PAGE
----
The SSCP-like polymorphism observed for PpLDOX on the polyacrylamide gel profile made its bin mapping possible. This SSCP-like polymorphism was indicative of a SNP in the gene sequence. TGCE and subsequent sequence analysis of PpLDOX supported the initial hypothesis that the PCR, polyacrylamide gel, and silver-staining protocol could detect SSCPs. TGCE analysis supported the SSCP-like polymorphism and further strengthened the likelihood that the gene sequence contained a SNP. TGCE is an established technology for SNP discovery, and its usefulness for gene-trait association discovery is demonstrated here.

Of the 16 genotypes (ten cultivars and six full-sib progenies) tested by TGCE for PpLDOX, only the TGCE-defined genotypes of two cultivars (‘May Glo’ and ‘September Red’) did not match expected browning phenotypes. Sequence analysis of PpLDOX partly explained the disparity in TGCE result for these cultivars. The SNP responsible for both the SSCP and TGCE profiles was a silent mutation. The codon at the SNP region was either ‘AAA’ or ‘AAG’ producing Lysine for both forms. Therefore, the association of PpLDOX with browning in peach may be due to variation in parts of this gene other than the detected SNP. Exploration of the upstream control region of the PpLDOX gene through a genome walk may identify the functional mutation.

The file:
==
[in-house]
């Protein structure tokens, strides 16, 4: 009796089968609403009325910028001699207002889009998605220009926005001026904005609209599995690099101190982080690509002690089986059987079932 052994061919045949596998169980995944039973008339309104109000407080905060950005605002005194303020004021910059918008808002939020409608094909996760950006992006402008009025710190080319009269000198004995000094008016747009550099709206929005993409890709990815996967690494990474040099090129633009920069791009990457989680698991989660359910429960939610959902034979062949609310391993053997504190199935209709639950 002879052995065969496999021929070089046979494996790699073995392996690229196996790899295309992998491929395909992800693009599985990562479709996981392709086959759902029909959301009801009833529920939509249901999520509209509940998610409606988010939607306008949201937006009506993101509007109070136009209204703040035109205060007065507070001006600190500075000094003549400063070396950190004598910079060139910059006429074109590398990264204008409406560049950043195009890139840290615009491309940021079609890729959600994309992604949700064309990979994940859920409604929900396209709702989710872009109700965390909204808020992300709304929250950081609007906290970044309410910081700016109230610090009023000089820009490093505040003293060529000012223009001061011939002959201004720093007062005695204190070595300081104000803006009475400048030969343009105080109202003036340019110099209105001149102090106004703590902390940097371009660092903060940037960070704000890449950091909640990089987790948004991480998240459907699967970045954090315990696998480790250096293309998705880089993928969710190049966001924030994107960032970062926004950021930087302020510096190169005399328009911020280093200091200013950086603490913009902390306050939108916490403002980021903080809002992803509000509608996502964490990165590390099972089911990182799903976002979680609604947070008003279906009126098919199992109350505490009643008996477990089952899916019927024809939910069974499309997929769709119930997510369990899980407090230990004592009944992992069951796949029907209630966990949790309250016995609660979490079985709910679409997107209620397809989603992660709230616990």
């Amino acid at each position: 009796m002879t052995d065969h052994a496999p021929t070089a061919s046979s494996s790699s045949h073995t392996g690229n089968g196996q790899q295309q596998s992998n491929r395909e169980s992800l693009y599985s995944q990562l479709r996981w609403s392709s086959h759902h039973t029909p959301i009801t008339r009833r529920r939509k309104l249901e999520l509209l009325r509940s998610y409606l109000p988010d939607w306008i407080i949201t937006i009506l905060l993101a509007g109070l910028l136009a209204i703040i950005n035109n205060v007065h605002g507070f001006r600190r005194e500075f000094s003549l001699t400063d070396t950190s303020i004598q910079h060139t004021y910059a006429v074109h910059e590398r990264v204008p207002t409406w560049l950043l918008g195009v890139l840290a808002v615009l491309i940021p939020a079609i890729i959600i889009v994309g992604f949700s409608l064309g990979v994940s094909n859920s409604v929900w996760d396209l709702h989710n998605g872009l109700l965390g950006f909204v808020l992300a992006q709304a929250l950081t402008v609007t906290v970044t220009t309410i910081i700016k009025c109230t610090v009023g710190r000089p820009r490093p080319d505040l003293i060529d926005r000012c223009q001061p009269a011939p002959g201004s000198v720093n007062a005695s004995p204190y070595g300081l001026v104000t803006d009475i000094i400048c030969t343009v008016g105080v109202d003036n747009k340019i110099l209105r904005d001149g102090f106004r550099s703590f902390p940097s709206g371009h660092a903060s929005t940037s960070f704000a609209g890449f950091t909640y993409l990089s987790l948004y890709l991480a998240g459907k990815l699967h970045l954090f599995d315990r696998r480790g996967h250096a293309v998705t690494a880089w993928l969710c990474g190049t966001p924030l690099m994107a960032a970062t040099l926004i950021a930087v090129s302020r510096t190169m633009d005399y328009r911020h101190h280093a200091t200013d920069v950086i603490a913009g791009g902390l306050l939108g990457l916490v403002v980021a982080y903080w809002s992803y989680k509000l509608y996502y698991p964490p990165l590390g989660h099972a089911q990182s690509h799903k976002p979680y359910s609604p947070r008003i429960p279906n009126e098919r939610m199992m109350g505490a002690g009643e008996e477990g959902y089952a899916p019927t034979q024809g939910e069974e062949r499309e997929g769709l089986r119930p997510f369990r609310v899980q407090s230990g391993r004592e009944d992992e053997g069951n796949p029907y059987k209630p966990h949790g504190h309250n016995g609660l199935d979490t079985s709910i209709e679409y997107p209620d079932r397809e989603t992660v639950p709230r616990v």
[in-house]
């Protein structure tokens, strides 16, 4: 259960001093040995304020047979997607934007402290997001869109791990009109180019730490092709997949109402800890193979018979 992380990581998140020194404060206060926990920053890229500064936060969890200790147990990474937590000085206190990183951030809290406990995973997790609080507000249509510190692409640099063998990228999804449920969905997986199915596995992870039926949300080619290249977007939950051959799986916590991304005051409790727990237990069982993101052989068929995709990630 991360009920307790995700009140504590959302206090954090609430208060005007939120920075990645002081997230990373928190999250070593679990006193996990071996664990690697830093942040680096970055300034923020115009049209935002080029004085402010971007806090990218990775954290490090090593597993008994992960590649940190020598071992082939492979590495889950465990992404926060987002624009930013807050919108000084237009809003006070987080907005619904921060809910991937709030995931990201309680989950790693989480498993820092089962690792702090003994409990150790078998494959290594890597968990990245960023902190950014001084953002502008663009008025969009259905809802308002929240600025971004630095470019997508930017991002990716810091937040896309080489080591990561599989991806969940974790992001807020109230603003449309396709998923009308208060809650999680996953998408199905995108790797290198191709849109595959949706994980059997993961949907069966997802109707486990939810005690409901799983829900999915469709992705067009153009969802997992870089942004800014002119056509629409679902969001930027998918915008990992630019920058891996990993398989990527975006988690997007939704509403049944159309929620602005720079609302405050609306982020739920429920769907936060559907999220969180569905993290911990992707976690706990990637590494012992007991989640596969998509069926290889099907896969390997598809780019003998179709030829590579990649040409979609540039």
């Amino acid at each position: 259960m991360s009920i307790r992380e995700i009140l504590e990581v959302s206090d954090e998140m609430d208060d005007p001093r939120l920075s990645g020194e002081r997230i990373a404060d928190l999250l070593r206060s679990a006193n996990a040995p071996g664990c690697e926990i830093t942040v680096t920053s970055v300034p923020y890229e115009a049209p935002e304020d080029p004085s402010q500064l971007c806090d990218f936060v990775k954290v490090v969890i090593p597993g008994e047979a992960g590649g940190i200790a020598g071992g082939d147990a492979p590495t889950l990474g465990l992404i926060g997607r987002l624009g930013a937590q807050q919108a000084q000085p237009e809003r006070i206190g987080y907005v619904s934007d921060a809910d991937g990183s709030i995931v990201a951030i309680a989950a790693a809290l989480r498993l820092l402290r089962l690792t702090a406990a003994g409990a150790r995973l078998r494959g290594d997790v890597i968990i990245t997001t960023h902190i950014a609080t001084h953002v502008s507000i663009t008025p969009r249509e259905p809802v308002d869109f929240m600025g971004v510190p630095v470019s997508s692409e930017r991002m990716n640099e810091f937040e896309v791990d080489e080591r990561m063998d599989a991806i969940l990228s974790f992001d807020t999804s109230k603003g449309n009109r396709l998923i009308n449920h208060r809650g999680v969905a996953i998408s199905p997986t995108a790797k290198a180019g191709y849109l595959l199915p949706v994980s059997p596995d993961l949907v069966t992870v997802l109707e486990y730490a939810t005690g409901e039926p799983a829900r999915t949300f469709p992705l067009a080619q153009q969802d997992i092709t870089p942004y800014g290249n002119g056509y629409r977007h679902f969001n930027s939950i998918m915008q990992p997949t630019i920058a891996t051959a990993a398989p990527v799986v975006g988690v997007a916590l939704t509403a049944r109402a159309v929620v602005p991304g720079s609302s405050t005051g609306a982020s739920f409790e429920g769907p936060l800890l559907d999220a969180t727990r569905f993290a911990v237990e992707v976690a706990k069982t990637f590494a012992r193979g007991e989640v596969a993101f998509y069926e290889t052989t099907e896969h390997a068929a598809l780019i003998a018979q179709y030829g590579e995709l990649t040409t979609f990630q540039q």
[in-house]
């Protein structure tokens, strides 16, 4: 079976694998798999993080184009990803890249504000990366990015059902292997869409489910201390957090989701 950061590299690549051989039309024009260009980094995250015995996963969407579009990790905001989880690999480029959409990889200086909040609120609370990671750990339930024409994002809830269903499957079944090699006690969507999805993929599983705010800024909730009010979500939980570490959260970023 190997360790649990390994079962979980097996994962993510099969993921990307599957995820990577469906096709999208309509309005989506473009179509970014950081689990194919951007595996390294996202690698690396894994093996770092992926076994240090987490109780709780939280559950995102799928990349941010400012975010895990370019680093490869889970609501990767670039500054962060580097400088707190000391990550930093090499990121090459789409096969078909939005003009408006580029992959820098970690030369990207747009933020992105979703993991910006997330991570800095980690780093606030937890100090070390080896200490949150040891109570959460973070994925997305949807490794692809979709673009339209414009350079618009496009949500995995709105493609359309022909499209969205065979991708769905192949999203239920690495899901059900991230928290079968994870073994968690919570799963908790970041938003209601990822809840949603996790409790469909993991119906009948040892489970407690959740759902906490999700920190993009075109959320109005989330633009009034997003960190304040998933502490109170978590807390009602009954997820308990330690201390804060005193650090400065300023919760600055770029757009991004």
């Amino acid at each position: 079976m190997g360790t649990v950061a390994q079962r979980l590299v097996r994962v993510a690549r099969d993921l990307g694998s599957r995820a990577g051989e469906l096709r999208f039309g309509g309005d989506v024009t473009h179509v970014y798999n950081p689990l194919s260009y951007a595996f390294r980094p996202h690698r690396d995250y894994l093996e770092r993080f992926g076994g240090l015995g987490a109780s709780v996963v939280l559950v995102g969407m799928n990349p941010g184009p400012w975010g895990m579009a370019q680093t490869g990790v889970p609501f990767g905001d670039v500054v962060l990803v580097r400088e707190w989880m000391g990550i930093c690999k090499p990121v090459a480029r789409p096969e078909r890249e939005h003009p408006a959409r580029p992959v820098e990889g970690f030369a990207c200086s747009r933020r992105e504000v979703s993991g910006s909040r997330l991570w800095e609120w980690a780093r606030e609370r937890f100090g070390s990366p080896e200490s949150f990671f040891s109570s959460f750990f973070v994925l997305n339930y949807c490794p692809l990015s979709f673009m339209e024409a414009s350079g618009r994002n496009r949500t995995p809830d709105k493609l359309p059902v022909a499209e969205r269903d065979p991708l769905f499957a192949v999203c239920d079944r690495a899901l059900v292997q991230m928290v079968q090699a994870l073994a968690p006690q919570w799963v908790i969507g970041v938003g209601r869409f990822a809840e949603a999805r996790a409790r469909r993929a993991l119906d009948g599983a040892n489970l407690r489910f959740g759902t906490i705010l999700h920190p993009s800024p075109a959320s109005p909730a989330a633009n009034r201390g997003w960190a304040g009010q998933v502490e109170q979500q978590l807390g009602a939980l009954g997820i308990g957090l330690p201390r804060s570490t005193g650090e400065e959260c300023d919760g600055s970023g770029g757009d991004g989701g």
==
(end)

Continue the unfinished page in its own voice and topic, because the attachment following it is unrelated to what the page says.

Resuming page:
The possibility that the co-localization of PpLDOX and the qP-Brn5.1m browning QTL is due to linkage and not by functional identity cannot be completely discounted. However, results of preliminary association studies here further support the role of PpLDOX and warrant further studies into its role in browning resistance in peach and nectarine cultivars. When SSR variation within the intron of this gene was used to assess its effect on browning in 27 peach and nectarine cultivars, the 238:238 genotypic group was associated with low browning incidence across all storage conditions compared to their 240:240 and 238:240 counterparts.